By Jason Kong
You can’t afford to waste your resources.
Finding a readership is a high priority, but your time and personal energy are both in limited supply. You’d like to make every marketing effort count.
This isn’t about knowing the best path (there isn’t one) or having a guarantee something will work (there isn’t any). What you need is to make consistent progress towards having an audience of your own. An approach that keeps nudging you in the right direction.
I’d like to share a few ideas to make your marketing less complicated and overwhelming. It’s a simple framework, designed to highlight some of the more important actions you can take, that increase your chances for success.
Ready? Let’s get started.
Understand the cycle for attention
Marketing can be a singular event, but it’s also the aggregation of activities that’s part of a longer process. This long-view perspective is embodied in the following strategy:
- Get attention for your work. This is trying to become known when you’re currently not. It’s about discoverability and getting a shot. You’re attempting to generate interest, whether’s it’s through your book cover, positive reviews, or personal recommendations. Standing out from the crowd is the first step for any budding author.
- Keep the attention of those people who care. The goal here is to hold onto the readers that already enjoy your fiction, so you can make them aware of your latest project. This is also an opportunity for you to reward your readership for their attention. Examples include engaging fans over social media and occasional book giveaways.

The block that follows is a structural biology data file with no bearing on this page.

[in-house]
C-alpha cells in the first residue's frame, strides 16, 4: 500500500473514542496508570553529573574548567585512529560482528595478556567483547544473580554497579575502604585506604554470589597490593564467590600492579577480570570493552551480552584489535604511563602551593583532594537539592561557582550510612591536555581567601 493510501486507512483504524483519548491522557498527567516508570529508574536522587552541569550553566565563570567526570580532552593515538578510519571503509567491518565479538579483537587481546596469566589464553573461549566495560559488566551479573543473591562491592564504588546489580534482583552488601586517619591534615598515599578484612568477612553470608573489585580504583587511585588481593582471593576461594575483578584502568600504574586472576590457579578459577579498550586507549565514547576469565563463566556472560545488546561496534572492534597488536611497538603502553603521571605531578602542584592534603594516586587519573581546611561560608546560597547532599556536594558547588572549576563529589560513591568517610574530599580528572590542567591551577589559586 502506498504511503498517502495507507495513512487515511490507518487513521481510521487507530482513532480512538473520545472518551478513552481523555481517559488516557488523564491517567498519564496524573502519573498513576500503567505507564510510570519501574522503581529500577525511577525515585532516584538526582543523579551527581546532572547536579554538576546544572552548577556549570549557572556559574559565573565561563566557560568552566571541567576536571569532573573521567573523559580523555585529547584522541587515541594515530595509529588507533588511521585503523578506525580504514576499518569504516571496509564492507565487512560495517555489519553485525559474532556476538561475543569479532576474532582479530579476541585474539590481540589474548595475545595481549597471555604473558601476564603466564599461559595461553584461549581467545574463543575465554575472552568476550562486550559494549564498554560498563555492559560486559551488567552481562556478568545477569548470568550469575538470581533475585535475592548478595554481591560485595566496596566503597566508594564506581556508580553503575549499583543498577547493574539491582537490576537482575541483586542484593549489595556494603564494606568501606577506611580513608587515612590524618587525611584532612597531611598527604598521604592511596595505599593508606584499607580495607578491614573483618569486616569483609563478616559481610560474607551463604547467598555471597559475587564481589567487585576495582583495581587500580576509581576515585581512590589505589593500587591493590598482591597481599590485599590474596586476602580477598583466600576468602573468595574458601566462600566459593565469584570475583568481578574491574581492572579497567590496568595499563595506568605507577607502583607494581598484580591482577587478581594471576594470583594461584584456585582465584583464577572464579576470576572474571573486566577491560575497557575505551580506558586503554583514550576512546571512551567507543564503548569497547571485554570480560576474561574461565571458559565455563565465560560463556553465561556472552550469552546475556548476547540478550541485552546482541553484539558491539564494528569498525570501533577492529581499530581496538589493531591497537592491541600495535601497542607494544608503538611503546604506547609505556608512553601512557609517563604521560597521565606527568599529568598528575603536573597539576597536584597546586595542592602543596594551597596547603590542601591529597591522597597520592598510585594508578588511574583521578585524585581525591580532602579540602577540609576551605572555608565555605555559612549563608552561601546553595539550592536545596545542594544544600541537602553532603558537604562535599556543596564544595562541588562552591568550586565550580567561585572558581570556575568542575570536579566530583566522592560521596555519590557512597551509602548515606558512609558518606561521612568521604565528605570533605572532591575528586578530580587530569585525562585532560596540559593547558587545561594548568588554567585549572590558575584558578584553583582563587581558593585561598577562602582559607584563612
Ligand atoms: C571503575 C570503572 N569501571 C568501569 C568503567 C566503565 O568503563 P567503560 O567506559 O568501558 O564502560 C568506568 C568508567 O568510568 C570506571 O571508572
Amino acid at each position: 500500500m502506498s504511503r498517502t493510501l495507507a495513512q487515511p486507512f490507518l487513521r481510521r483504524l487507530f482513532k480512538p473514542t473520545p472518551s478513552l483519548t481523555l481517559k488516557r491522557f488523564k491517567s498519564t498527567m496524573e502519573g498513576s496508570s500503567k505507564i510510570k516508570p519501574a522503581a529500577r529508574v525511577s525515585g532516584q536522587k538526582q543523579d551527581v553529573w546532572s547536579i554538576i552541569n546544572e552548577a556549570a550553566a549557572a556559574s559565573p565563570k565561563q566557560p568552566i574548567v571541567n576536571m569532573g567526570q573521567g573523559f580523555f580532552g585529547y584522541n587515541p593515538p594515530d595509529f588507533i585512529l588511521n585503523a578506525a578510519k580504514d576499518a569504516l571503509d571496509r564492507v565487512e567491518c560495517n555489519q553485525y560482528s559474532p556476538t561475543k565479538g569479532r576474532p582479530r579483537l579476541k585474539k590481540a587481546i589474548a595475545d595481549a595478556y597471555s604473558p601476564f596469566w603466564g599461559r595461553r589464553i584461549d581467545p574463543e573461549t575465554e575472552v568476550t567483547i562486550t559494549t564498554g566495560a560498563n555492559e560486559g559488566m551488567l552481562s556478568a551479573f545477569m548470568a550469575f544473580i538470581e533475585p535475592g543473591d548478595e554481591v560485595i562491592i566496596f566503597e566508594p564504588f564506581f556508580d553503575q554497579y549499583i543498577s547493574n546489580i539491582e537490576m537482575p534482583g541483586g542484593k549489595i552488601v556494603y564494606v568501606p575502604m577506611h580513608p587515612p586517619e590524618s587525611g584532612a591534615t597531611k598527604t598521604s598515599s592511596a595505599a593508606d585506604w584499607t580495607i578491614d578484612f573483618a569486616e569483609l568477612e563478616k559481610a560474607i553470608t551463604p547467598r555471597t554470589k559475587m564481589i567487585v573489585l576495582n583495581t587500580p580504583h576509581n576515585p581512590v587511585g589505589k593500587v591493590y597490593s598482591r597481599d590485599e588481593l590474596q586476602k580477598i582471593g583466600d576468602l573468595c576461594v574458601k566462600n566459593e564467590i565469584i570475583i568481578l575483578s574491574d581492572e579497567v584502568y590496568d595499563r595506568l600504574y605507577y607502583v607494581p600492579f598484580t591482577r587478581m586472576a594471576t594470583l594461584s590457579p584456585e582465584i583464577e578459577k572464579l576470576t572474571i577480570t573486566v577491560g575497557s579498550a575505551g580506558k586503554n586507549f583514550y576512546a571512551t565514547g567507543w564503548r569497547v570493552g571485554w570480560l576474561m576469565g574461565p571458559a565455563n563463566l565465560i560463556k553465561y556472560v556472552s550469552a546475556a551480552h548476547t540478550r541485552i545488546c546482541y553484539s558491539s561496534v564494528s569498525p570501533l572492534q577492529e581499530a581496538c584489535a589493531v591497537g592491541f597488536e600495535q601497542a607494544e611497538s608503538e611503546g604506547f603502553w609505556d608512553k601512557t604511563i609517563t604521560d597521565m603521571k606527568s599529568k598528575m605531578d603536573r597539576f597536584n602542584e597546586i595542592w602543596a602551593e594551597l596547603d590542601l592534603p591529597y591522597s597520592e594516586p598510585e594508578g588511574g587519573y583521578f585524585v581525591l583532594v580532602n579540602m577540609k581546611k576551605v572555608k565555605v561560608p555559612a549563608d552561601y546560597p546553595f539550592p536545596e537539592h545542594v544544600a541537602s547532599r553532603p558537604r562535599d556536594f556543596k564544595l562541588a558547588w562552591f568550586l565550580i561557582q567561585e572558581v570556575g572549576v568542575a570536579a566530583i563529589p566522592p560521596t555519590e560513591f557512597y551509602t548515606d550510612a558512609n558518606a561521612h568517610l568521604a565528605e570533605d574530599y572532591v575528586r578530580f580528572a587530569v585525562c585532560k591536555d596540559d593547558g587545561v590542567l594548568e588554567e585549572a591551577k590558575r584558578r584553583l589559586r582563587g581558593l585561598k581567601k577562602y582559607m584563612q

- Maintain the cycle. Find new readers, some of the new readers become older readers, and the older readers will help bring in new readers. Your audience grows along with your body of work.
This may all seem obvious. What’s important to realize is that treating everyone the same is a mistake. There’s a big difference between getting attention from a stranger and keeping attention of a supporter.
Keep this in mind as you read ahead.
Be aware of your timing
We have the tendency to view the effectiveness of marketing activities in a vacuum.
But when you decide to do something may matter as much as what you do. The timing of your execution can be the deciding factor between marketing that’s successful vs. wasteful.
Let’s look at an example.
Blogging has a lot of benefits. You get to express yourself, connect with other authors, and share what you learn. These are all good reasons to blog, yet many fiction writers become frustrated that it does little for their book marketing.
Why does that happen? Because they’re mostly attracting a following with only a tangental interest in the author’s work.
When it comes to a fiction readership, blogging is actually much better for keeping attention rather than getting it. It’s better to blog more once you have an audience for your stories, not in order to get an audience for your stories from ground zero.